The practice of exchanging money or goods for a bride remains common in Uganda. The country's highest court has ruled parts of the practice unconstitutional, paving the way for a greater protection of women rights.
The Supreme Court of Uganda declared demanding a refund of a "bride price" - the traditional custom of exchanging money, cows or goods for a wife - unconstitutional on Thursday.
In a 6-1 decision, the justices ruled that a man doesn't have the right to claim repayment from his spouse's family if the marriage ends. Husbands often expect the dowry to be returned in cases of dissolution of the marriage.
Some of the chief justices expressed their reasoning for the ruling.
The constitutional challenge to the practice was launched by MIFUMI, a Ugandan organization combating domestic violence and the bride price, with the support of other women's rights organizations. The group had originally sought to outlaw the tradition because it reduces women to men's property.
While the practice itself was not struck down by the court, MIFUMI said it hoped that at least the ban on refunds of bride prices would help women leave abusive relationships.
What is a bride price?
A bride price is the custom of a groom paying a woman's family with money, cows, land or other material goods in exchange for a wife. The tradition originated as an official recognition of a marriage and as a gift for the bride's family. It was also believed to add value to the woman and protect her from abuse in her new household.
The practice remains common in Uganda, particularly in rural communities but also in urban centers.
The modern bride price still follows the same principal of exchange, but families are now often asked to sign contracts with the groom as proof of payment of the bride price.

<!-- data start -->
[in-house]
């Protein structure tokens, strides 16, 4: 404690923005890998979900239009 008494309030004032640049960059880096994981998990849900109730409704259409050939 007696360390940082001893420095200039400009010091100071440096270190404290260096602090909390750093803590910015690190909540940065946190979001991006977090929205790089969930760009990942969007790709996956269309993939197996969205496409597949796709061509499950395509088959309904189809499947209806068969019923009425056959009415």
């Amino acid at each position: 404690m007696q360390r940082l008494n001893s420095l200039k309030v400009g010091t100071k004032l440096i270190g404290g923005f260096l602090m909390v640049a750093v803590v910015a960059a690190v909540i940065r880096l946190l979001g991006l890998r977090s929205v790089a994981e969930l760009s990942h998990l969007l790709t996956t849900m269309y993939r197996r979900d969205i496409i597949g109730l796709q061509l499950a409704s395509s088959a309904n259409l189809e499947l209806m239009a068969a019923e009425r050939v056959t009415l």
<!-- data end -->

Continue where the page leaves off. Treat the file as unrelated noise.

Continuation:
Impact on women's lives
Critics argue that the system has become commercialized and turned women into commodities. Rights groups have further argued that such a dowry violates Uganda's constitution, which guarantees women protection from traditions, laws, cultures, and customs that undermine gender equality.
Researchers at Makerere Medical School in Kampala published findings in 2005 about the perceptions of the bride price custom among Ugandans in Wakiso District.
"Participants perceived bride price as indicating that a woman was 'bought' into the man's household, which reduced her household decision-making roles," reads the study. "[The bride price] limited women's independence and perpetuated unequal gender power relations."
Studies have also shown that the practice is connected to domestic violence, leaving women more vulnerable to physical, verbal and emotional abuse.
Researchers at the University of Bristol and the University of Warwick in the United Kingdom found that the current bride price system actually increased instances of marital violence.
"The research clearly demonstrates that the commoditization of wives has led to deleterious social impacts, especially in terms of increased domestic violence and male power over women," reads the article.